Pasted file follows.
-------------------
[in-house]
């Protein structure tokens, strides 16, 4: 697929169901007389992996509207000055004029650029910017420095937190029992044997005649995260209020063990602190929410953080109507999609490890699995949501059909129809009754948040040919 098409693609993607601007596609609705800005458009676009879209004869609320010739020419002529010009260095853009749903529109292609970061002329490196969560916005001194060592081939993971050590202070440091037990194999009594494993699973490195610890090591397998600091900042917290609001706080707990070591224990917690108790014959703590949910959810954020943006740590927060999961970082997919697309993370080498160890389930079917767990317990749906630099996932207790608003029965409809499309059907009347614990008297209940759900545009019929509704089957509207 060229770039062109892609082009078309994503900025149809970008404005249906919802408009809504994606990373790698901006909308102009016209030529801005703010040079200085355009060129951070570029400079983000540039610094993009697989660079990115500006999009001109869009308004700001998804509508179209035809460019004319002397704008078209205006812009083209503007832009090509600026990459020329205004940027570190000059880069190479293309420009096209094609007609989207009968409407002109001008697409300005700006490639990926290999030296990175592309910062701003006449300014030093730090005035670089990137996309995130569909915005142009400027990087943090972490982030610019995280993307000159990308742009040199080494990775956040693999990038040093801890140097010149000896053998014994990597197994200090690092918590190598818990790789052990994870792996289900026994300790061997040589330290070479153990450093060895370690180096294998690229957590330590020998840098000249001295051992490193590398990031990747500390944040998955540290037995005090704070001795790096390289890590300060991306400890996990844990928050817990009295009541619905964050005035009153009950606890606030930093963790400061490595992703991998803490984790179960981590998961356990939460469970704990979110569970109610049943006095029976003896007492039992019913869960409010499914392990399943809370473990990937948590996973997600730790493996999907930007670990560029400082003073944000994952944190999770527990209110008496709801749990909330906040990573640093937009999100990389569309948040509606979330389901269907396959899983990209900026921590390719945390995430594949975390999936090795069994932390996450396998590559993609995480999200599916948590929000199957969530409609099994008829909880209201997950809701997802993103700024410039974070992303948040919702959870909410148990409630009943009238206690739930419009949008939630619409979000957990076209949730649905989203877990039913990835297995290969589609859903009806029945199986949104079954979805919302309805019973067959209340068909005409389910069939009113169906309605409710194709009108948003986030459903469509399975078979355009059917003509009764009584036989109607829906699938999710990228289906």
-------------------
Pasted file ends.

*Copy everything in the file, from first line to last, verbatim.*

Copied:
[in-house]
């Protein structure tokens, strides 16, 4: 697929169901007389992996509207000055004029650029910017420095937190029992044997005649995260209020063990602190929410953080109507999609490890699995949501059909129809009754948040040919 098409693609993607601007596609609705800005458009676009879209004869609320010739020419002529010009260095853009749903529109292609970061002329490196969560916005001194060592081939993971050590202070440091037990194999009594494993699973490195610890090591397998600091900042917290609001706080707990070591224990917690108790014959703590949910959810954020943006740590927060999961970082997919697309993370080498160890389930079917767990317990749906630099996932207790608003029965409809499309059907009347614990008297209940759900545009019929509704089957509207 060229770039062109892609082009078309994503900025149809970008404005249906919802408009809504994606990373790698901006909308102009016209030529801005703010040079200085355009060129951070570029400079983000540039610094993009697989660079990115500006999009001109869009308004700001998804509508179209035809460019004319002397704008078209205006812009083209503007832009090509600026990459020329205004940027570190000059880069190479293309420009096209094609007609989207009968409407002109001008697409300005700006490639990926290999030296990175592309910062701003006449300014030093730090005035670089990137996309995130569909915005142009400027990087943090972490982030610019995280993307000159990308742009040199080494990775956040693999990038040093801890140097010149000896053998014994990597197994200090690092918590190598818990790789052990994870792996289900026994300790061997040589330290070479153990450093060895370690180096294998690229957590330590020998840098000249001295051992490193590398990031990747500390944040998955540290037995005090704070001795790096390289890590300060991306400890996990844990928050817990009295009541619905964050005035009153009950606890606030930093963790400061490595992703991998803490984790179960981590998961356990939460469970704990979110569970109610049943006095029976003896007492039992019913869960409010499914392990399943809370473990990937948590996973997600730790493996999907930007670990560029400082003073944000994952944190999770527990209110008496709801749990909330906040990573640093937009999100990389569309948040509606979330389901269907396959899983990209900026921590390719945390995430594949975390999936090795069994932390996450396998590559993609995480999200599916948590929000199957969530409609099994008829909880209201997950809701997802993103700024410039974070992303948040919702959870909410148990409630009943009238206690739930419009949008939630619409979000957990076209949730649905989203877990039913990835297995290969589609859903009806029945199986949104079954979805919302309805019973067959209340068909005409389910069939009113169906309605409710194709009108948003986030459903469509399975078979355009059917003509009764009584036989109607829906699938999710990228289906």